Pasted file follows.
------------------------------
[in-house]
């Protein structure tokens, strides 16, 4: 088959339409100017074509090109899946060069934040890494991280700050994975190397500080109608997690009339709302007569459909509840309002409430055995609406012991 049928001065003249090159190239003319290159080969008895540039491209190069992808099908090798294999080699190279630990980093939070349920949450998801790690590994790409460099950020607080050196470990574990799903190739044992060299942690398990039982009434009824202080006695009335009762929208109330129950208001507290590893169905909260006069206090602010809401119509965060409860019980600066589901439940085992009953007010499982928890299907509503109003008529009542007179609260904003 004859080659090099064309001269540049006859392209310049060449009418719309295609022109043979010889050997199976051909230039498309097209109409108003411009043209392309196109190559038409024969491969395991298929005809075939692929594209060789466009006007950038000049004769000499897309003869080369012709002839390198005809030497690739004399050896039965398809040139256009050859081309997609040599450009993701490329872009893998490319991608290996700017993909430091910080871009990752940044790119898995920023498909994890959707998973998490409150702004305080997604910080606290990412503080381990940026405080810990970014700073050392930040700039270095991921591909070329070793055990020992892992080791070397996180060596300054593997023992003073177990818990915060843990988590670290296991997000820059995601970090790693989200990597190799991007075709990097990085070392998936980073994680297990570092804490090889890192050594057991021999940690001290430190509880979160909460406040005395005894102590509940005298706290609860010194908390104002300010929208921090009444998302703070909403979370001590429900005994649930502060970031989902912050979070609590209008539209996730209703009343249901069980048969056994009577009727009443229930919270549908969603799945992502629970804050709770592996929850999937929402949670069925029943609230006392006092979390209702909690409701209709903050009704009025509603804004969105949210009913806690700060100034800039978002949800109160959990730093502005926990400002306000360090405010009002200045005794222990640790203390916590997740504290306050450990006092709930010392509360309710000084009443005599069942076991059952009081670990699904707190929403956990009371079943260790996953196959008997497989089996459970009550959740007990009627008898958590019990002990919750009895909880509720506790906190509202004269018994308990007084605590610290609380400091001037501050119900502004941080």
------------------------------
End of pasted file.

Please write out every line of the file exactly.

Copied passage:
[in-house]
């Protein structure tokens, strides 16, 4: 088959339409100017074509090109899946060069934040890494991280700050994975190397500080109608997690009339709302007569459909509840309002409430055995609406012991 049928001065003249090159190239003319290159080969008895540039491209190069992808099908090798294999080699190279630990980093939070349920949450998801790690590994790409460099950020607080050196470990574990799903190739044992060299942690398990039982009434009824202080006695009335009762929208109330129950208001507290590893169905909260006069206090602010809401119509965060409860019980600066589901439940085992009953007010499982928890299907509503109003008529009542007179609260904003 004859080659090099064309001269540049006859392209310049060449009418719309295609022109043979010889050997199976051909230039498309097209109409108003411009043209392309196109190559038409024969491969395991298929005809075939692929594209060789466009006007950038000049004769000499897309003869080369012709002839390198005809030497690739004399050896039965398809040139256009050859081309997609040599450009993701490329872009893998490319991608290996700017993909430091910080871009990752940044790119898995920023498909994890959707998973998490409150702004305080997604910080606290990412503080381990940026405080810990970014700073050392930040700039270095991921591909070329070793055990020992892992080791070397996180060596300054593997023992003073177990818990915060843990988590670290296991997000820059995601970090790693989200990597190799991007075709990097990085070392998936980073994680297990570092804490090889890192050594057991021999940690001290430190509880979160909460406040005395005894102590509940005298706290609860010194908390104002300010929208921090009444998302703070909403979370001590429900005994649930502060970031989902912050979070609590209008539209996730209703009343249901069980048969056994009577009727009443229930919270549908969603799945992502629970804050709770592996929850999937929402949670069925029943609230006392006092979390209702909690409701209709903050009704009025509603804004969105949210009913806690700060100034800039978002949800109160959990730093502005926990400002306000360090405010009002200045005794222990640790203390916590997740504290306050450990006092709930010392509360309710000084009443005599069942076991059952009081670990699904707190929403956990009371079943260790996953196959008997497989089996459970009550959740007990009627008898958590019990002990919750009895909880509720506790906190509202004269018994308990007084605590610290609380400091001037501050119900502004941080």